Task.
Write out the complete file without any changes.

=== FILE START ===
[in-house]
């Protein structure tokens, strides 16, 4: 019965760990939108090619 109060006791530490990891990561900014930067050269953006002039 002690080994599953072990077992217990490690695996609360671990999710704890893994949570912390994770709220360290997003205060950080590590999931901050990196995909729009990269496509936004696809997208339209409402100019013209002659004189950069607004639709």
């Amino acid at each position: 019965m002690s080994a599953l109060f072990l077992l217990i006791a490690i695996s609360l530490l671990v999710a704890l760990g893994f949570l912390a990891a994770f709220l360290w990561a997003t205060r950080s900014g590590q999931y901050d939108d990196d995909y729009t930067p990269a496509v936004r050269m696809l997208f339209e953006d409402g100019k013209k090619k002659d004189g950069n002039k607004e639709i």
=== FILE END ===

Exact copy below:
[in-house]
């Protein structure tokens, strides 16, 4: 019965760990939108090619 109060006791530490990891990561900014930067050269953006002039 002690080994599953072990077992217990490690695996609360671990999710704890893994949570912390994770709220360290997003205060950080590590999931901050990196995909729009990269496509936004696809997208339209409402100019013209002659004189950069607004639709």
């Amino acid at each position: 019965m002690s080994a599953l109060f072990l077992l217990i006791a490690i695996s609360l530490l671990v999710a704890l760990g893994f949570l912390a990891a994770f709220l360290w990561a997003t205060r950080s900014g590590q999931y901050d939108d990196d995909y729009t930067p990269a496509v936004r050269m696809l997208f339209e953006d409402g100019k013209k090619k002659d004189g950069n002039k607004e639709i």